Energy Star Online Tool Provides Workplace Energy Saving Tips


The U.S. Environmental Protection Agency on Sept. 9 revealed a new online tool, Energy Star @ Work, to provide Americans with tips and information on how to save energy and protect the environment in the workplace.

Energy use in commercial buildings and manufacturing plants accounts for nearly half of U.S. greenhouse gas emissions and nearly 50 percent of energy consumption nationwide. With the average American worker spending almost 8 hours a day at their place of employment, the workplace offers a unique opportunity for people to make a significant impact in the fight against climate change.

  "Millions of Americans are already doing their part to save energy by being more energy efficient at home," said Robert J. Meyers, EPA's principal deputy assistant administrator for Air and Radiation. "With help from EPA's Energy Star program, we can also take many of the same energy efficient steps in the workplace."

  Energy Star @ Work is an animated image of a typical office work space with tips and links to valuable information employees can use on a daily basis—from starting a Green Team in the office to simply changing a desk lamp bulb. Simple actions by employees can make a big difference in the overall energy performance of a building. Some of the tips included in the Energy Star @ Work tool include:

  • Replace the bulbs in desk lamps with Energy Star qualified compact fluorescent light bulbs. These light bulbs use about 75 percent less energy than incandescent bulbs and last up to 10 times longer. Energy Star qualified lamps and light fixtures also are available for even more energy savings.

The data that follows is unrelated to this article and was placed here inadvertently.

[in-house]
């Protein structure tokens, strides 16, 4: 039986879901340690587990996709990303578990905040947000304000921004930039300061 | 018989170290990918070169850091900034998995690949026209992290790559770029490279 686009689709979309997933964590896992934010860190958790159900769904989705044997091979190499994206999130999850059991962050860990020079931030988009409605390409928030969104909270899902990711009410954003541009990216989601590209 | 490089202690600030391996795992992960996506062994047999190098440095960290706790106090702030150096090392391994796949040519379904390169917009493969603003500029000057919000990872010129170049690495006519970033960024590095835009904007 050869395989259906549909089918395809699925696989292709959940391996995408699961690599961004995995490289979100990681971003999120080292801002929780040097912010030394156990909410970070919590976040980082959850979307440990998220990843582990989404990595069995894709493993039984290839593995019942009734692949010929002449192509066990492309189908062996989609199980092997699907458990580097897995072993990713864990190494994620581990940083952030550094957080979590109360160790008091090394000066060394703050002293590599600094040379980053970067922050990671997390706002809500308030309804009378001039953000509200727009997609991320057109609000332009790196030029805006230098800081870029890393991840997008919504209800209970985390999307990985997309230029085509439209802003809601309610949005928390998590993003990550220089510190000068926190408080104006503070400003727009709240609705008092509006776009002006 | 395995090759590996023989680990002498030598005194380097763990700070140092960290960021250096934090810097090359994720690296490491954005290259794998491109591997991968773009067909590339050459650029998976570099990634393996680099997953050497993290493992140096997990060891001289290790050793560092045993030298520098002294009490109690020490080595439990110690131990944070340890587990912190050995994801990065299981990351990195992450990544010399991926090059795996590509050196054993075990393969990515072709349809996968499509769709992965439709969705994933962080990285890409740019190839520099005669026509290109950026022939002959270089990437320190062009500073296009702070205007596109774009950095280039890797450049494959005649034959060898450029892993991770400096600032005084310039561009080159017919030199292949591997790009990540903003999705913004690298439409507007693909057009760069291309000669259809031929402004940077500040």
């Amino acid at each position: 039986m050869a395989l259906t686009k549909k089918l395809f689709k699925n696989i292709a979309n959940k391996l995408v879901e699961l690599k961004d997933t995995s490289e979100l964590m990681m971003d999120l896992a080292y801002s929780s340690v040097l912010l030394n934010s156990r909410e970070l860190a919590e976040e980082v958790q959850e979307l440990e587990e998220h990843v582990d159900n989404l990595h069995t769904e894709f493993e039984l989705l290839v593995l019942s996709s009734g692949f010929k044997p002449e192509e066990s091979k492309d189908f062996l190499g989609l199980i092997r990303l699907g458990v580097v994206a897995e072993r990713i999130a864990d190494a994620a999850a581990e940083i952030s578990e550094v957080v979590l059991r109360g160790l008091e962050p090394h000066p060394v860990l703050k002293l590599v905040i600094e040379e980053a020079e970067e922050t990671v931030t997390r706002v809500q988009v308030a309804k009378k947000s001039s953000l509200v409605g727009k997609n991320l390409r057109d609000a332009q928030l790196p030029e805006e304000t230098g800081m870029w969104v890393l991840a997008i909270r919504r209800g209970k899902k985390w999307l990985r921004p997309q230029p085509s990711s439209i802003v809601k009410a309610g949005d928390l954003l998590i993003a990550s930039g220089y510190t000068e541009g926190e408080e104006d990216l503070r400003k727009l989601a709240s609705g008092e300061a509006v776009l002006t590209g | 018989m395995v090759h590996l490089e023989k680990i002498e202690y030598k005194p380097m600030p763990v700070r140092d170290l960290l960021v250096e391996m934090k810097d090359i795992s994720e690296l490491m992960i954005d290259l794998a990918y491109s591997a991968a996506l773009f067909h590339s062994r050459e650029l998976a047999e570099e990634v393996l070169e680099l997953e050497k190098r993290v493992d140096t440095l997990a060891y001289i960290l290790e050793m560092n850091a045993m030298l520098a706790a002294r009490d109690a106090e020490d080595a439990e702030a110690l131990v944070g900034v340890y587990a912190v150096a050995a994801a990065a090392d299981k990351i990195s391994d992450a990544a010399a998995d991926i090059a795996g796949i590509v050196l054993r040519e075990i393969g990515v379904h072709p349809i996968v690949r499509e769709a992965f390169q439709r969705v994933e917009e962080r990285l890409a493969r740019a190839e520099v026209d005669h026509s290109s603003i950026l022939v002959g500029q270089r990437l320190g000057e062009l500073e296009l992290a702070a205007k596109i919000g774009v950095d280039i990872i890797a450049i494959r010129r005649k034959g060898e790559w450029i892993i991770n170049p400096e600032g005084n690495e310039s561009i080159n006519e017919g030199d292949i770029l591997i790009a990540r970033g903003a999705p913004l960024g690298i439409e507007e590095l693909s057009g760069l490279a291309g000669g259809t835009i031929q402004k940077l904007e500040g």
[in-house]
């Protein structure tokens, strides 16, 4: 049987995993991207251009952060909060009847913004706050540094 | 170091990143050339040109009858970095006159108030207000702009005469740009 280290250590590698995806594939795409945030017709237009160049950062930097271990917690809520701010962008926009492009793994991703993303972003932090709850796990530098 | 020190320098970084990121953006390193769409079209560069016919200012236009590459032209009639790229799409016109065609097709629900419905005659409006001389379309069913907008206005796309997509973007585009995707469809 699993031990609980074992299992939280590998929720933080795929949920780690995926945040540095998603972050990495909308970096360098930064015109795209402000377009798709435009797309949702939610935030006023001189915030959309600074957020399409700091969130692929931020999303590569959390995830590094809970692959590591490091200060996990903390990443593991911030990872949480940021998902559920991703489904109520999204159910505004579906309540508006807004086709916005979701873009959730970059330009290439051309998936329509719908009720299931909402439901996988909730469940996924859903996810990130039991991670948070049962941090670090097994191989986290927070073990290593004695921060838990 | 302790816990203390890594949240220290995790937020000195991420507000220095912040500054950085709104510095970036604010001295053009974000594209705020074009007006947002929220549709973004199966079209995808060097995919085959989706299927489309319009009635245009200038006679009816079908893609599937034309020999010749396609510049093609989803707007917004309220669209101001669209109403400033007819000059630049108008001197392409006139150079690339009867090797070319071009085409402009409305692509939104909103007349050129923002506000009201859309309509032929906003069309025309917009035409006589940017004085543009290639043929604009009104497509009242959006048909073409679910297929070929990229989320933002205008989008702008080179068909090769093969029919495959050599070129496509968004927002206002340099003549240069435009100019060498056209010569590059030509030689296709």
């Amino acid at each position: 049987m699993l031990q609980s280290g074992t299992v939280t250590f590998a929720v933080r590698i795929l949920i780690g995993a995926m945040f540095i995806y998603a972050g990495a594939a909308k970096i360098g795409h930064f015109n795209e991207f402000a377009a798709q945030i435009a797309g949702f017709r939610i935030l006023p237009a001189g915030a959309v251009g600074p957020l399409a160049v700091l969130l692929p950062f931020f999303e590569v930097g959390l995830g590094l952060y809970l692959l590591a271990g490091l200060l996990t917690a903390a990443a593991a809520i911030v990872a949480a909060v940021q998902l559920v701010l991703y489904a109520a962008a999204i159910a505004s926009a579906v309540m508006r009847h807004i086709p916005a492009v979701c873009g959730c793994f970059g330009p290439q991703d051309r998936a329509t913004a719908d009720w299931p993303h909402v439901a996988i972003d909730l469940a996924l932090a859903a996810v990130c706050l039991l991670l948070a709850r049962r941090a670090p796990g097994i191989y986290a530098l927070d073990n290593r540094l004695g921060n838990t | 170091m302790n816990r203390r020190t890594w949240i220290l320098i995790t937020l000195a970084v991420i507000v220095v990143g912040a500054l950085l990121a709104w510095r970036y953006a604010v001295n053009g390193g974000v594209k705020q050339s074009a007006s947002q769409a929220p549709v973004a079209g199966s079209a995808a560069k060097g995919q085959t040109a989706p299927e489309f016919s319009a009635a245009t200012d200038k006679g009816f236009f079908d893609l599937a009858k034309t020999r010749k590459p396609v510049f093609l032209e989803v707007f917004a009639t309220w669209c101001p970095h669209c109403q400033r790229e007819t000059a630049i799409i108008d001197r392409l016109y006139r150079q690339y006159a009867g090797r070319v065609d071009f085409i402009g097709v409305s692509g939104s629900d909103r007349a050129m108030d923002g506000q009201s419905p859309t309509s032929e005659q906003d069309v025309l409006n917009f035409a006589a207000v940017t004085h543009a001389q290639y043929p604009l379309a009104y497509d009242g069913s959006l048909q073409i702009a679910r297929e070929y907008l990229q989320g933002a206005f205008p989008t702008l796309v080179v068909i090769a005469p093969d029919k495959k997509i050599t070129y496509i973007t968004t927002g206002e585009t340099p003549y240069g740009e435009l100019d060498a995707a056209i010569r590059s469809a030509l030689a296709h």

• Use a power strip as a central "turn off" point when you are done using office equipment to completely disconnect the power supply. Even when turned off, electronic and IT equipment often use a small amount of electricity when plugged in.

• Remember to turn off your lights when leaving conference rooms and your work space, especially at the end of the day.

• Use Energy Star-qualified battery chargers or power adapters which, on average, use 30-35 percent less energy than conventional models. Don't forget to unplug battery chargers or power adapters when equipment is fully charged or disconnected from the charger.

• Get involved! Create a Green Team with your co-workers, help reduce office waste, and set a goal to earn the Energy Star label for your building.

  EPA also offers energy-saving tips for building managers, executives, and small businesses; information on taking the Energy Star Challenge; and a downloadable tip card to pass along to friends, family, and coworkers.

  Energy Star was introduced by EPA in 1992 as a voluntary, market-based partnership to reduce greenhouse gas emissions through superior energy efficiency. Today, the Energy Star label is on more than 50 different kinds of products, on new homes, and on commercial and industrial buildings. In 2007 alone, Americans, with the help of Energy Star, saved more than $16 billion on their utility bills while reducing greenhouse gas emissions equivalent to those from 27 million vehicles.

  To take a tour of Energy Star @ Work, go to

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